Brighamia insignis

Common Names:
alula, 'olulu, pu aupaka
A. Gray
Growth Habit:
CPC Number:
Profile Contributors:
Fully Sponsored

Reference Links

ITIS - Tropicos - USDA Plants - Fish & WildLife

Participating Institutions

The following Participating Institutions are custodians for this species in the CPC National Collection:
National Tropical Botanical Garden
Chicago Botanical Garden
San Diego Zoo Global

The conservation of Brighamia insignis is fully sponsored.


There are two threatened Brighamia species that are endemic to Hawaii (U.S. Fish and Wildlife Service [USFWS] 2001). Current levels of wild seed production and regeneration are not thought to be sufficient enough to sustain wild populations. Poor seedling establishment due to competition with alien grasses is thought to be a contributing factor. The flower structure appears to favor outcrossing (pollination between different parent plants), however little pollination has been observed in wild populations. Some vegetative regeneration has been observed (USFWS 2000).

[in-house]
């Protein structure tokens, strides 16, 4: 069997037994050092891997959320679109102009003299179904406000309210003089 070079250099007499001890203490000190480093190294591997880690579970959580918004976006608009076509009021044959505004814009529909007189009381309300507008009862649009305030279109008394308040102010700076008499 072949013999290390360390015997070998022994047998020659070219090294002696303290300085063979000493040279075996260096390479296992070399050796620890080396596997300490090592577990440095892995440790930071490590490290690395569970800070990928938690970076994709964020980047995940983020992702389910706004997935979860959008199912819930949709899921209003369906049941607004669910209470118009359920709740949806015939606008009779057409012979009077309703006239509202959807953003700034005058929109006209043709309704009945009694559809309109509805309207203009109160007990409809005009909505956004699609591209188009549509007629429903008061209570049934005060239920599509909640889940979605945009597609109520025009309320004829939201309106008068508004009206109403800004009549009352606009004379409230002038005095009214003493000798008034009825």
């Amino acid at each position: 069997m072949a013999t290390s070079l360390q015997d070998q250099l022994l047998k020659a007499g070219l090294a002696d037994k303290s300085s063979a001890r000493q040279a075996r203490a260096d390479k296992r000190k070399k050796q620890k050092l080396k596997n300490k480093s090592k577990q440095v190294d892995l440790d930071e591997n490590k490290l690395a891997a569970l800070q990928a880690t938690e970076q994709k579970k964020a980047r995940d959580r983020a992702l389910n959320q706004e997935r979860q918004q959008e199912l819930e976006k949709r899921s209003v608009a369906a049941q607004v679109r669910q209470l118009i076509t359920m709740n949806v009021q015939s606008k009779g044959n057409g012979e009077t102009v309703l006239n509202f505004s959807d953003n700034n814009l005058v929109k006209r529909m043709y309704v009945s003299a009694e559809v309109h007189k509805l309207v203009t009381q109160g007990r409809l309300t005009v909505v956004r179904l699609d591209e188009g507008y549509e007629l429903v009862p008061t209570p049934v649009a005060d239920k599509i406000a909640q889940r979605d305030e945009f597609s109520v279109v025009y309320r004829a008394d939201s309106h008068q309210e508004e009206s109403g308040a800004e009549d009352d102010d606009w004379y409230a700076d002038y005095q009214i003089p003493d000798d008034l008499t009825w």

The number of populations and individuals are rapidly declining. Historically wild populations have been lost from Ni`ihau and Kaua`i. In 2000, USFWS reported five populations totaling 45 to 65 individuals (USFWS 2000). In one year, only 20 individuals in four populations were recorded (USFWS 2001).

This member of the bellflower family (Campanulaceae) is a potentially branched plant with a succulent stem that is bulbous at the bottom and tapers toward the top, ending in a compact rosette of fleshy leaves (USFWS 2000). It has clusters of fragrant yellow flowers in groups of three to eight in the leaf axils. Petals are fused into a tube 7 to 14 centimeters (3 to 6 in) long. The fruit is a capsule 13 to 19 millimeters (0.5 to 0.7 in) long, which contains numerous seeds. This short-lived perennial species is a member of a unique endemic Hawaiian genus with only one other species (USFWS 1995).

Distribution & Occurrence


Conservation, Ecology & Research